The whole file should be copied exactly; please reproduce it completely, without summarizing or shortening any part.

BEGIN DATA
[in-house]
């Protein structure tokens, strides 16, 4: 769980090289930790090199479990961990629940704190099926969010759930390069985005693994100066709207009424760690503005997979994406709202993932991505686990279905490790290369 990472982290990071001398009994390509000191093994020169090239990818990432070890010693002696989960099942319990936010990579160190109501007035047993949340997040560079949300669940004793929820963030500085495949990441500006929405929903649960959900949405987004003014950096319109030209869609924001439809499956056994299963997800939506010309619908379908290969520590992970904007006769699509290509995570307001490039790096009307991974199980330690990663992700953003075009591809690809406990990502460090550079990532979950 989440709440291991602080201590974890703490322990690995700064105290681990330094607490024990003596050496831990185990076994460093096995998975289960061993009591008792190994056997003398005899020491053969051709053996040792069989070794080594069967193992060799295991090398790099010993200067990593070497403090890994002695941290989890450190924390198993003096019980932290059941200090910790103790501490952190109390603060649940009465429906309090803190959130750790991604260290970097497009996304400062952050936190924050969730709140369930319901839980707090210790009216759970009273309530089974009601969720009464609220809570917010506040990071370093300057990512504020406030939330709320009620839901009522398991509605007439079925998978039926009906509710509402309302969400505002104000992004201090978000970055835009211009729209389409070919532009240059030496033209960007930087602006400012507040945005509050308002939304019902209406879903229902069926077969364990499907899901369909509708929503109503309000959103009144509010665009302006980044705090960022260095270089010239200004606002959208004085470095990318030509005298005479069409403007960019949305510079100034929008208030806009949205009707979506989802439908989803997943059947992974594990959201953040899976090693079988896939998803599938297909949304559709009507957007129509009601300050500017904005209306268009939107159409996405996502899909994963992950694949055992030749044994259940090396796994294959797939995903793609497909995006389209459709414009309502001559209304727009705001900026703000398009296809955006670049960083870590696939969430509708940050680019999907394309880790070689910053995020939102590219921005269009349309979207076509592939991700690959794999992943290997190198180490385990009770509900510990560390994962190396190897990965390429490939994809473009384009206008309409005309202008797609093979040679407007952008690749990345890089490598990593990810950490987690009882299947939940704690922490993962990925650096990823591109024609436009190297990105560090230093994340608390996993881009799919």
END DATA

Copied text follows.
[in-house]
């Protein structure tokens, strides 16, 4: 769980090289930790090199479990961990629940704190099926969010759930390069985005693994100066709207009424760690503005997979994406709202993932991505686990279905490790290369 990472982290990071001398009994390509000191093994020169090239990818990432070890010693002696989960099942319990936010990579160190109501007035047993949340997040560079949300669940004793929820963030500085495949990441500006929405929903649960959900949405987004003014950096319109030209869609924001439809499956056994299963997800939506010309619908379908290969520590992970904007006769699509290509995570307001490039790096009307991974199980330690990663992700953003075009591809690809406990990502460090550079990532979950 989440709440291991602080201590974890703490322990690995700064105290681990330094607490024990003596050496831990185990076994460093096995998975289960061993009591008792190994056997003398005899020491053969051709053996040792069989070794080594069967193992060799295991090398790099010993200067990593070497403090890994002695941290989890450190924390198993003096019980932290059941200090910790103790501490952190109390603060649940009465429906309090803190959130750790991604260290970097497009996304400062952050936190924050969730709140369930319901839980707090210790009216759970009273309530089974009601969720009464609220809570917010506040990071370093300057990512504020406030939330709320009620839901009522398991509605007439079925998978039926009906509710509402309302969400505002104000992004201090978000970055835009211009729209389409070919532009240059030496033209960007930087602006400012507040945005509050308002939304019902209406879903229902069926077969364990499907899901369909509708929503109503309000959103009144509010665009302006980044705090960022260095270089010239200004606002959208004085470095990318030509005298005479069409403007960019949305510079100034929008208030806009949205009707979506989802439908989803997943059947992974594990959201953040899976090693079988896939998803599938297909949304559709009507957007129509009601300050500017904005209306268009939107159409996405996502899909994963992950694949055992030749044994259940090396796994294959797939995903793609497909995006389209459709414009309502001559209304727009705001900026703000398009296809955006670049960083870590696939969430509708940050680019999907394309880790070689910053995020939102590219921005269009349309979207076509592939991700690959794999992943290997190198180490385990009770509900510990560390994962190396190897990965390429490939994809473009384009206008309409005309202008797609093979040679407007952008690749990345890089490598990593990810950490987690009882299947939940704690922490993962990925650096990823591109024609436009190297990105560090230093994340608390996993881009799919």